Grondrechten - 21-04-2006 - 11:04
"Under the UK-US intelligence sharing agreement, the US and UK have taken a policy decision that they will get testimonies obtained under torture in third countries. I say that with regret and with certainty." So said Craig Murray, ex-UK ambassador to Uzbekistan, to the committee on the alleged use of European countries by the CIA for illegal activities. MEPs also heard from EU counter-terrorism coordinator Gijs de Vries, Spanish journalist Matías Vallés and UN peacekeeper Edward Horgan.
Giving evidence on Thursday, Mr Murray spoke of cooperation among national intelligence services when dealing with terrorism suspects detained in countries like Uzbekistan, where he was the British ambassador from 2002 to 2004. He said he had hard evidence that the Uzbek intelligence services often torture detainees. He said the CIA and the British intelligence service MI6 did not participate in such interrogations, but they shared the information obtained from them.
"I saw evidence of scores of cases of torture in Uzbekistan: people boiled to death, photos of serious injuries, mutilation of genitals, rape of individuals in front of their relatives... until they would sign a confession," Mr Murray said. When he tried to share his concern with the UK Foreign Office by sending several letters and faxes, he was finally told that "Jack Straw discussed the issue with the head of the MI6 and reached the conclusion that we should continue to receive intelligence material obtained from confessions under torture and that this would not contravene the UN Convention against Torture ", since the UK government did not torture people directly. He said Foreign Office legal advisor Michael Wood replied in a letter that the UN Convention against torture only forbids information obtained under torture "to be invoked as evidence in any proceedings".
"In this way, the British formal position can be maintained when they say 'we do not condone, use or instigate torture,'" Mr Murray added. He said he had continued to protest, which led to him being forced to leave the civil service. Mr Murray said these events left a " lack of credibility of the intelligence material obtained, intended to paint the false picture that Uzbekistan opposition people were linked to Al Qaeda and Bin Laden ".
Other EU countries
Asked by rapporteur Claudio Fava (PES, IT) whether other EU countries had used intelligence obtained under torture, he said: " I am not aware of the CIA sharing intelligence with other European services but I know that Germany in particular had close links with the Uzbek intelligence security services and I believe this is still happening. They still have a military base there ".
Asked about the alleged existence of detention centres in Bulgaria or Romania, Mr Murray said he had never come across any evidence of such centres and was sceptical about their existence. However, he said he was aware of the use of torture in other third countries like Syria, Algeria, Egypt and Morocco.
De Vries: fight terrorism within boundaries of human rights
Gijs de Vries, the EU's counter terrorism coordinator, said terrorism "must be fought within the boundaries of human rights. The prohibition against [torture] is absolute." However, he said he could give no information on CIA activities in Europe. "I am not privy, and nor is Javier Solana," to information on cooperation between national services. He said operational cooperation does not take place via the EU: "Intelligence is not covered by the EU institutions. Sorry if it sounds too formalistic, but I cannot change the treaties," he said, responding to José Ignacio Salafranca Sánchez-Neyra (EPP-ED, ES). Asked if he or the Council's threat analysis centre had ever processed information that may have come from countries or intelligence service that have participated in renditions or torture, whether he had any knowledge of any detention centres in Europe and whether there was definitive evidence of illegal renditions in Europe, he answered in the negative.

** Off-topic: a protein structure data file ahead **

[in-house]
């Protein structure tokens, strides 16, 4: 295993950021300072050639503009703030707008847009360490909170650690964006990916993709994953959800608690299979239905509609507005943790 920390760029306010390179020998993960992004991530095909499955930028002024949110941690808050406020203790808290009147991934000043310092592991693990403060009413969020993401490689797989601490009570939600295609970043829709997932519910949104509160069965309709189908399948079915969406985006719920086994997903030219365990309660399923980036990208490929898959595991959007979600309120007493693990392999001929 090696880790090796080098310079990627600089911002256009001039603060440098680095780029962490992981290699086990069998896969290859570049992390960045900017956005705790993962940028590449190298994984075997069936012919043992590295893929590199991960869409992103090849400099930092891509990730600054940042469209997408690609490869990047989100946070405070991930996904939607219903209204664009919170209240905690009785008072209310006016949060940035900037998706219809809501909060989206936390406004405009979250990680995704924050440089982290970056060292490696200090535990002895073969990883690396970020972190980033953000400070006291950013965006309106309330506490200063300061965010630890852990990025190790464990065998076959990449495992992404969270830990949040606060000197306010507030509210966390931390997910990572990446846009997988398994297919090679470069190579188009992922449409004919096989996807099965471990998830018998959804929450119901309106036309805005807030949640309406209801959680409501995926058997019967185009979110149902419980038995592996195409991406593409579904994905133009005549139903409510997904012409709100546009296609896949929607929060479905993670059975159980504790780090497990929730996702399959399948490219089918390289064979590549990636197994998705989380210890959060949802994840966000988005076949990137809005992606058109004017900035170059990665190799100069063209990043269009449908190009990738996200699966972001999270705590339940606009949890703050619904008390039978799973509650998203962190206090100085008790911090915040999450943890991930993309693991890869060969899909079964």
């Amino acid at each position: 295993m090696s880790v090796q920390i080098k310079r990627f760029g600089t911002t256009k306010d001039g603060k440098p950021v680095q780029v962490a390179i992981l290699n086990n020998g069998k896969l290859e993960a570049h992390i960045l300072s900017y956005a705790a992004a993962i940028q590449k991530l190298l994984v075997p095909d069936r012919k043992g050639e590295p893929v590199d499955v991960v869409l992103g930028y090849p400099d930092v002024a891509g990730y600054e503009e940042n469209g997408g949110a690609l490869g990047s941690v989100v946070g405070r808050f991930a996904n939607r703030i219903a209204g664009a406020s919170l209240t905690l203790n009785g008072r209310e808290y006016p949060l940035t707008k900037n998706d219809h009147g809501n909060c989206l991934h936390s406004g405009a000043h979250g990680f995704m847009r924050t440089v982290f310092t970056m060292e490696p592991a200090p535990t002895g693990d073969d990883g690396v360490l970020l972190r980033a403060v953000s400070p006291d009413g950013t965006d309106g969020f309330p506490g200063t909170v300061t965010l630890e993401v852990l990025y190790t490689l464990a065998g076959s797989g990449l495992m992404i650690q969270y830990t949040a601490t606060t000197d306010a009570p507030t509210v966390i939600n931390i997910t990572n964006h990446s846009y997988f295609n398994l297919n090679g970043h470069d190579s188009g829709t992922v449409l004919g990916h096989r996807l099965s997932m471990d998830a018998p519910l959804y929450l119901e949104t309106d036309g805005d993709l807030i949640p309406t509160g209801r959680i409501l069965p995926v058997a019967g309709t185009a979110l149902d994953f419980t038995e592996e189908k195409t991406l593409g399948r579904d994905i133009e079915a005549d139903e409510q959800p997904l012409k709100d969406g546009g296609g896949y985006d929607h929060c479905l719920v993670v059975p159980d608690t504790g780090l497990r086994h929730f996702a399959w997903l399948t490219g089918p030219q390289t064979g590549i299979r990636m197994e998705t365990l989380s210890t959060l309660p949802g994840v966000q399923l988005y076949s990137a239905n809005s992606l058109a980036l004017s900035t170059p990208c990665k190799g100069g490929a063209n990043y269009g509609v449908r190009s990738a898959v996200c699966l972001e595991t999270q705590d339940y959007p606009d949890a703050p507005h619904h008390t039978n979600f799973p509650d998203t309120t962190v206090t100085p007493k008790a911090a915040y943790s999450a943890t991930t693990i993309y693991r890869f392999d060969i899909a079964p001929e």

MEPs from all the main political groups were not impressed: Mr Fava said he was not sure this part of the hearing served a useful purpose.
Javier Solana, EU High Representative for the Common Foreign and Security Policy, will give evidence to the committee on 2 May.
CIA flights in Spain and Ireland?
Matías Vallés, a journalist from the Diario de Mallorca gave MEPs details of his newspaper's investigation of CIA rendition flights through Spain. He said a series of such flights had transited through Palma de Mallorca in 2003-4. He said they could not have gone unnoticed or unauthorised by Spanish officials. It was like having a Ferrari in a car park, but: "Nobody asked, 'how come we have a Ferrari in our car park?'" he said. "There is now no way to check whether there was any criminal activity involving those planes." He said he had no knowledge of any involvement of the Spanish secret services. Alluding to the forty two suspected CIA operatives believed to have taken part, he said some of them had similar names to those "involved in the kidnapping of Abu Omar" (the Egyptian cleric allegedly abducted by CIA agents in Milan in February 2003).
Ignasi Guardans Cambo (ALDE, ES) told Mr Vallés: "Your investigation does not really confirm that there was a crime in Mallorca." It does, though, confirm among Spanish officials "a deeply rooted passivity in the face of facts that do not seem appropriate."
The last person to give evidence was former UN peacekeeper and ex-Irish Army officer Edward Horgan. He aimed to provide evidence of CIA flights using Shannon airport in Ireland for extraordinary renditions. He said he had traced many CIA-owned plans stopping at Shannon, but it could not be proved whether there were illegal detainees on board.
Temporary Committee on the alleged use of European countries by the CIA for the transport and illegal detention of prisoners
Chair : Carlos COELHO (EPP-ED, PT)